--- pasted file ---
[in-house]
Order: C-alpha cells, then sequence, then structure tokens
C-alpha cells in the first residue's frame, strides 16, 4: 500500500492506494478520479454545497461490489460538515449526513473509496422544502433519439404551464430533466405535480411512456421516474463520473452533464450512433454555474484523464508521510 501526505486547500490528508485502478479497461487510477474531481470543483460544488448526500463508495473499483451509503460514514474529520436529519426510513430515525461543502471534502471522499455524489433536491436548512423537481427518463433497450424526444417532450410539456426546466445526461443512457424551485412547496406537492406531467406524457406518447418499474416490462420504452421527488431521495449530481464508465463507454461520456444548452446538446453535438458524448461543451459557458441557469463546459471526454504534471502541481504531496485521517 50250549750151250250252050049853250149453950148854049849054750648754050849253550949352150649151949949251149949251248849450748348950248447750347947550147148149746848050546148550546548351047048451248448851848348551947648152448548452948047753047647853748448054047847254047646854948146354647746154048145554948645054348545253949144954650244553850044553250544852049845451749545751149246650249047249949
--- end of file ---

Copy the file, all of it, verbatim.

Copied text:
[in-house]
Order: C-alpha cells, then sequence, then structure tokens
C-alpha cells in the first residue's frame, strides 16, 4: 500500500492506494478520479454545497461490489460538515449526513473509496422544502433519439404551464430533466405535480411512456421516474463520473452533464450512433454555474484523464508521510 501526505486547500490528508485502478479497461487510477474531481470543483460544488448526500463508495473499483451509503460514514474529520436529519426510513430515525461543502471534502471522499455524489433536491436548512423537481427518463433497450424526444417532450410539456426546466445526461443512457424551485412547496406537492406531467406524457406518447418499474416490462420504452421527488431521495449530481464508465463507454461520456444548452446538446453535438458524448461543451459557458441557469463546459471526454504534471502541481504531496485521517 50250549750151250250252050049853250149453950148854049849054750648754050849253550949352150649151949949251149949251248849450748348950248447750347947550147148149746848050546148550546548351047048451248448851848348551947648152448548452948047753047647853748448054047847254047646854948146354647746154048145554948645054348545253949144954650244553850044553250544852049845451749545751149246650249047249949